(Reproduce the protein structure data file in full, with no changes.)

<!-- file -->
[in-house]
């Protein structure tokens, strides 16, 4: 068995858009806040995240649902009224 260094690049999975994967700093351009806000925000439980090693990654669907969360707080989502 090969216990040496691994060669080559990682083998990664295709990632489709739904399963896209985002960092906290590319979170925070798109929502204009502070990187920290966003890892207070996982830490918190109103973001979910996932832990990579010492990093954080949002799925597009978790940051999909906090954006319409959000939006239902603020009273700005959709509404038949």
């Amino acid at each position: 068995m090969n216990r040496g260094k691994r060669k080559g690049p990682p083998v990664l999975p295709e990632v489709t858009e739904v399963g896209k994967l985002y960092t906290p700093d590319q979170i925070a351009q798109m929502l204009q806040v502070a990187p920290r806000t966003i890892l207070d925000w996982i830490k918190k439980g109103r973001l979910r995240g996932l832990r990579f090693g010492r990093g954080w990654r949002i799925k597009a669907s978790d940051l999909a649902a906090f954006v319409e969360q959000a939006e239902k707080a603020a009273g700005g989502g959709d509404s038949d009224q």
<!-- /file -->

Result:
[in-house]
């Protein structure tokens, strides 16, 4: 068995858009806040995240649902009224 260094690049999975994967700093351009806000925000439980090693990654669907969360707080989502 090969216990040496691994060669080559990682083998990664295709990632489709739904399963896209985002960092906290590319979170925070798109929502204009502070990187920290966003890892207070996982830490918190109103973001979910996932832990990579010492990093954080949002799925597009978790940051999909906090954006319409959000939006239902603020009273700005959709509404038949």
């Amino acid at each position: 068995m090969n216990r040496g260094k691994r060669k080559g690049p990682p083998v990664l999975p295709e990632v489709t858009e739904v399963g896209k994967l985002y960092t906290p700093d590319q979170i925070a351009q798109m929502l204009q806040v502070a990187p920290r806000t966003i890892l207070d925000w996982i830490k918190k439980g109103r973001l979910r995240g996932l832990r990579f090693g010492r990093g954080w990654r949002i799925k597009a669907s978790d940051l999909a649902a906090f954006v319409e969360q959000a939006e239902k707080a603020a009273g700005g989502g959709d509404s038949d009224q």